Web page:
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Can you identify trees in winter?

Society-Sheepleas-trees-in-In January, a party of SHS members wrapped up warm and headed off to the Sheepleas (above Horsley) to learn how to identify local trees when they had no leaves to assist in the task.  The group was led by Pamela Holt, local Parish Councillor and (as a day job) an Arboricultural Officer for the London Borough of Barnet.

The Sheepleas are primarily chalk land and consequently one might have expected to see a fairly small variety of trees.  Surprisingly, in a period of less than two hours, we had found and identified twenty different ones – and that was without including variants of oak, holly etc.

Winter identification relies far more on looking at shape, colour, position and appearance of buds together with bark patterns, colour and texture plus clues such as fallen leaves, seeds, fruits etc.   A lot of variables – but a lot of information to take in and remember.

When this walk was set up, we envisaged that it would be a specialist event with a small number of attendees.  We were wrong!  This topic seems to have caught the imagination of our members to the extent that we had more than our intended maximum number of bookings and a waiting list.  So much so that we had to put on a second walk at the beginning of March and that has been oversubscribed too.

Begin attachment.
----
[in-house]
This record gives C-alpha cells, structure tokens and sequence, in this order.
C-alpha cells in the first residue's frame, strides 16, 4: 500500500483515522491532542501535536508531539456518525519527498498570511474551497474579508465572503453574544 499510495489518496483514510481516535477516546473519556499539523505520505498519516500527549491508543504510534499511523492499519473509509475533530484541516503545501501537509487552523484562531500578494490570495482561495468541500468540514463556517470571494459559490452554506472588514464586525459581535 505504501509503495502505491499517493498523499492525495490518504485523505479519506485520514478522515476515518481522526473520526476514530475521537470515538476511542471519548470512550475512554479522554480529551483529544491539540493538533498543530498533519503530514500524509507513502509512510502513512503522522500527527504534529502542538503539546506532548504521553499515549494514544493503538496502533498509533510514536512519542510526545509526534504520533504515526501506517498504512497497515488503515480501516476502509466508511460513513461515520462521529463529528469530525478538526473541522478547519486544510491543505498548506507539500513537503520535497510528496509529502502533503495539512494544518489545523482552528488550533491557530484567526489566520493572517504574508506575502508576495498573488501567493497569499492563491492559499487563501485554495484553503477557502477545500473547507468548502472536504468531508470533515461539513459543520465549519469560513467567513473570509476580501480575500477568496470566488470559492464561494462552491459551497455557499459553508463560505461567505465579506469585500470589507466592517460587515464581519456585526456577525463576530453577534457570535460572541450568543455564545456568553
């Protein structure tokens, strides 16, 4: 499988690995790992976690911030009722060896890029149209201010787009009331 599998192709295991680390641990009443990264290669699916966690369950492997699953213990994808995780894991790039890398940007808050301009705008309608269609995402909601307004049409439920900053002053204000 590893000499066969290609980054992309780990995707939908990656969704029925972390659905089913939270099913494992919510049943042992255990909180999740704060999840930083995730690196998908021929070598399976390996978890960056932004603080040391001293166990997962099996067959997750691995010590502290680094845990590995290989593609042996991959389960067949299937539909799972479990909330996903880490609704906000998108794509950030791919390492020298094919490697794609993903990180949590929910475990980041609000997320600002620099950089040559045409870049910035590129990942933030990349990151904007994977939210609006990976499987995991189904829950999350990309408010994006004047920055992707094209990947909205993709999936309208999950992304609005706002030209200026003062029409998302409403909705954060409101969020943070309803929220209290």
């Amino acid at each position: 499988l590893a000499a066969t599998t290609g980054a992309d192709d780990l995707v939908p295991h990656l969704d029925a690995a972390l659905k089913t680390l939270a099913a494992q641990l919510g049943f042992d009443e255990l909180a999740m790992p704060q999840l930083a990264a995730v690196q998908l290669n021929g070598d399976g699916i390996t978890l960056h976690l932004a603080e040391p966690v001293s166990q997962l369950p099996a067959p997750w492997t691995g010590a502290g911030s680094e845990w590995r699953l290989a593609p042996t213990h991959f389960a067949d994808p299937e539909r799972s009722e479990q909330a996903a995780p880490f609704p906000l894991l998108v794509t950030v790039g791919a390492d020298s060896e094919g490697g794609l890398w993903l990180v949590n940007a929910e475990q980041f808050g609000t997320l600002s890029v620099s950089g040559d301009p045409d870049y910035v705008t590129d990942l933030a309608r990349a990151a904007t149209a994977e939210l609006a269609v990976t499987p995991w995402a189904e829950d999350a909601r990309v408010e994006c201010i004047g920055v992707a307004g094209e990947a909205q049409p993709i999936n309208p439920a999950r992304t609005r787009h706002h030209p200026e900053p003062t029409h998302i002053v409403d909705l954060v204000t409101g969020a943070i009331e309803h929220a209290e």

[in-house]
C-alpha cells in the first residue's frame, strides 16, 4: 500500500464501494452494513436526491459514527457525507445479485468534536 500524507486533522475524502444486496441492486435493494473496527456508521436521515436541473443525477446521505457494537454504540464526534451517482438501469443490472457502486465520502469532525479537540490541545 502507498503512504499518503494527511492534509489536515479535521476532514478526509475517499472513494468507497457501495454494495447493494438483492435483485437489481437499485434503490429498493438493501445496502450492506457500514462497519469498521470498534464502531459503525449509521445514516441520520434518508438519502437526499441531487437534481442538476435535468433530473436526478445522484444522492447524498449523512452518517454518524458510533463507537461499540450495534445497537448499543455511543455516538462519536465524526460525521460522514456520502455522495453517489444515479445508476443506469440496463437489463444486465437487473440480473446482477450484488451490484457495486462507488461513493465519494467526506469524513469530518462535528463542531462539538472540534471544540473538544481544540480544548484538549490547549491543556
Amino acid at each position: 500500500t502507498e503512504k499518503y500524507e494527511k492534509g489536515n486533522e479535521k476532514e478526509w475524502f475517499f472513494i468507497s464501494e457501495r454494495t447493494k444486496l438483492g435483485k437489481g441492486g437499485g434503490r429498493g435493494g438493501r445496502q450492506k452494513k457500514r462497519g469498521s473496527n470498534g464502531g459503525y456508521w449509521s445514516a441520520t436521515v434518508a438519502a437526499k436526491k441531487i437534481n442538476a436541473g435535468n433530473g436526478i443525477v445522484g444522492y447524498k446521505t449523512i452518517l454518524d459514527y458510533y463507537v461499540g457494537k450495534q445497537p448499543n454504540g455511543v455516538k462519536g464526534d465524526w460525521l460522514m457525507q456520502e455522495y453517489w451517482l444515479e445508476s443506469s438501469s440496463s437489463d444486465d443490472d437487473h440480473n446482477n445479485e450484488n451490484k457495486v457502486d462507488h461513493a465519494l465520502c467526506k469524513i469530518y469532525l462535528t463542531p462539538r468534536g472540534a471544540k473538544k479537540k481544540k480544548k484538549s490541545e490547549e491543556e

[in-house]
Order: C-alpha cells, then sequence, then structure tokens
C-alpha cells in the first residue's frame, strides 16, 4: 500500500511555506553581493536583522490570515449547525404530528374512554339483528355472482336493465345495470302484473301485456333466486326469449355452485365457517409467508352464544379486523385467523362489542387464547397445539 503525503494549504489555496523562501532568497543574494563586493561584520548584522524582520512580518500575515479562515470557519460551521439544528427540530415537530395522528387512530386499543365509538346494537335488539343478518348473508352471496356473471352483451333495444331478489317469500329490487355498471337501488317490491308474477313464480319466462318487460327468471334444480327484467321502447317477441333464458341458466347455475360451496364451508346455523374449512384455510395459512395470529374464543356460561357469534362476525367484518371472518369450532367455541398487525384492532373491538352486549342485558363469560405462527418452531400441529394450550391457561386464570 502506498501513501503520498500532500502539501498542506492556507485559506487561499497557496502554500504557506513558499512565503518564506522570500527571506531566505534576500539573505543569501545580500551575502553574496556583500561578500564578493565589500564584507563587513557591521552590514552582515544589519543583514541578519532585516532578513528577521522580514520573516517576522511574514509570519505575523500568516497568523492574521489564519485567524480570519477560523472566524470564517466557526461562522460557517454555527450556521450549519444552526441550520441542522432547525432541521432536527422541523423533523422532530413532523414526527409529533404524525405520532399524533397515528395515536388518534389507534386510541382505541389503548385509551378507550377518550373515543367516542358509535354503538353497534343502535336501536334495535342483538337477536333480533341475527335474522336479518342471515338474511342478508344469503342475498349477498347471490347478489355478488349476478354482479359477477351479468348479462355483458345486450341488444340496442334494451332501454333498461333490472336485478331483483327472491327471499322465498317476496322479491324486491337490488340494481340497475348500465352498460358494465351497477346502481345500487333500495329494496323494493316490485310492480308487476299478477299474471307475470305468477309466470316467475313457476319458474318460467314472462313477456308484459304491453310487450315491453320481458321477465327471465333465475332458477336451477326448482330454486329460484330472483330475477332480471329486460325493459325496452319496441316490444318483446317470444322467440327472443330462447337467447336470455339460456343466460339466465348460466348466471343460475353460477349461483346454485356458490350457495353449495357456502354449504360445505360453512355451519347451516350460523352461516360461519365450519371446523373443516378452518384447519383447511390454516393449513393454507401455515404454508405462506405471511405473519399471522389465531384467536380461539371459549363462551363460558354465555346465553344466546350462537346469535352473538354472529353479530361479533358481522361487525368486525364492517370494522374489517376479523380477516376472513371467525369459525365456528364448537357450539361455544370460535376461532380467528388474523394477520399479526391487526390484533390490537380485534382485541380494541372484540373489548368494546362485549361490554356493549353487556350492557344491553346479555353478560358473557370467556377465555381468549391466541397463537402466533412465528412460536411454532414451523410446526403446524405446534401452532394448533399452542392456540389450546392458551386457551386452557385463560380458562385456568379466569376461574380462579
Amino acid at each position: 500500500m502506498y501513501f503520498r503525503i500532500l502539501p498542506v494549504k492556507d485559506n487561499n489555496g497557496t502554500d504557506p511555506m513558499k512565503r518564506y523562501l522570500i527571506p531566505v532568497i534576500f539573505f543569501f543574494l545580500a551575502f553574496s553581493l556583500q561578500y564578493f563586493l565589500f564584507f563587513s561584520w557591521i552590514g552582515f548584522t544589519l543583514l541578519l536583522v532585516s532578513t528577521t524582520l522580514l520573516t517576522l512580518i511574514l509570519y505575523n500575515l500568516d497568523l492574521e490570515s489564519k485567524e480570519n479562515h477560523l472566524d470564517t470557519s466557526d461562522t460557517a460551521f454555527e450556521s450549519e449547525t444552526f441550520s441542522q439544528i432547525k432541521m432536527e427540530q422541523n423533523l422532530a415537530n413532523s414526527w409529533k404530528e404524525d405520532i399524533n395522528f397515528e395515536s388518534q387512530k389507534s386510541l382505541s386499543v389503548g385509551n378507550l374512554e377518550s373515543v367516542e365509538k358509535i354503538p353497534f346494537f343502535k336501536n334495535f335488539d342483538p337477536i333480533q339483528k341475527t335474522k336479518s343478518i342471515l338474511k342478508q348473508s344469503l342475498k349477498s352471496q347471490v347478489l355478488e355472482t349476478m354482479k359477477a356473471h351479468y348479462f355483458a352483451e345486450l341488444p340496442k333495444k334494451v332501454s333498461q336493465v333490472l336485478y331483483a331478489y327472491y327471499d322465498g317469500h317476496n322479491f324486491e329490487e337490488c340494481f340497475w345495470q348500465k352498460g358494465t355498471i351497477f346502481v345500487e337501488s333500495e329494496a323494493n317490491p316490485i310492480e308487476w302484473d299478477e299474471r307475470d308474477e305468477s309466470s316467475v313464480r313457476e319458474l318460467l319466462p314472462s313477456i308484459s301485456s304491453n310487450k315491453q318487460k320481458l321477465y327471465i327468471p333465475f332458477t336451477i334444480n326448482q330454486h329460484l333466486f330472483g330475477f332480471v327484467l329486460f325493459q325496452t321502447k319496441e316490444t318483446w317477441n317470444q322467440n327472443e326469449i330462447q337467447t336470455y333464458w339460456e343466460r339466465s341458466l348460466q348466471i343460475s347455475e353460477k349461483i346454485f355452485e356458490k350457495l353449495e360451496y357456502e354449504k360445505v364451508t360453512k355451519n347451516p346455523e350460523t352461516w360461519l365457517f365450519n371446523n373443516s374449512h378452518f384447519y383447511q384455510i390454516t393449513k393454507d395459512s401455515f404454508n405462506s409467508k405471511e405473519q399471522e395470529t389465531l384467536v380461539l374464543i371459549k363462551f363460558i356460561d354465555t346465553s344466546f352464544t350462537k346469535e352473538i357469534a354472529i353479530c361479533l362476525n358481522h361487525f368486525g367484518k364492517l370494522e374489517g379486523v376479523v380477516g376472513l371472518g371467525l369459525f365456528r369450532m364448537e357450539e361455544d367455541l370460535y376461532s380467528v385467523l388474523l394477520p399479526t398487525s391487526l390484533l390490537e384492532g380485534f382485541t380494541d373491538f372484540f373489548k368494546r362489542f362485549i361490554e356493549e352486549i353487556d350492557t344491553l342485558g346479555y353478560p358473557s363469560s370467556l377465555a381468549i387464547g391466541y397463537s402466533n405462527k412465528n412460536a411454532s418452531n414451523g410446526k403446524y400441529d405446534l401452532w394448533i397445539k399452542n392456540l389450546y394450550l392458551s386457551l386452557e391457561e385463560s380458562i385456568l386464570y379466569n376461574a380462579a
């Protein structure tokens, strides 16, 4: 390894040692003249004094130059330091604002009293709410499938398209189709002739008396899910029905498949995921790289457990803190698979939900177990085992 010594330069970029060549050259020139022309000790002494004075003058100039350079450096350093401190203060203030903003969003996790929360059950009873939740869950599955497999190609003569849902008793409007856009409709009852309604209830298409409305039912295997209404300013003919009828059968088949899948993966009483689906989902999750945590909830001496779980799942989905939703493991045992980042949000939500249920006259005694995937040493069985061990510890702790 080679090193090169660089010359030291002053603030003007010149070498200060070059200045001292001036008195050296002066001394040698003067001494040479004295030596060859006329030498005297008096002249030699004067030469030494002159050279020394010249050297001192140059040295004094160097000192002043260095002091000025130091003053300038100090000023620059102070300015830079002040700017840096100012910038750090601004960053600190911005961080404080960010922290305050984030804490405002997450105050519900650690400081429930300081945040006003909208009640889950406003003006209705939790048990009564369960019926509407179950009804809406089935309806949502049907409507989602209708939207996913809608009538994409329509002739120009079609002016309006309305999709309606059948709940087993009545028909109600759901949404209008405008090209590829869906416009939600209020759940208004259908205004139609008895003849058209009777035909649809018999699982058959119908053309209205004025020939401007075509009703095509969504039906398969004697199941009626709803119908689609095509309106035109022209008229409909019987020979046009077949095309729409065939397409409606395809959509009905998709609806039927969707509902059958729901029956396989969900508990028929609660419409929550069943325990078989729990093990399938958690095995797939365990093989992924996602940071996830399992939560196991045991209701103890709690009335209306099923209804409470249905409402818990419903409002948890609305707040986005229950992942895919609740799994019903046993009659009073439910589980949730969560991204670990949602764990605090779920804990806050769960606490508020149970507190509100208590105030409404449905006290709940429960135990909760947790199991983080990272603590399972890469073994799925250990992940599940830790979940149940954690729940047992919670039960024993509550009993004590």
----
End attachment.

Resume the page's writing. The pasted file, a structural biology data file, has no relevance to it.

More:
After their chilly walks, both groups returned to a local pub to warm up with soup and crusty bread.   When asked, their unanimous verdict was that they had all enjoyed themselves even more than they had expected and were there going to be any more similar events?

So if you want to know how to identify trees in winter, maybe you need to ask some of our members.  Clearly they are very interested in learning more about the trees of the Surrey Hills and getting more out of the area whey they live, work and play.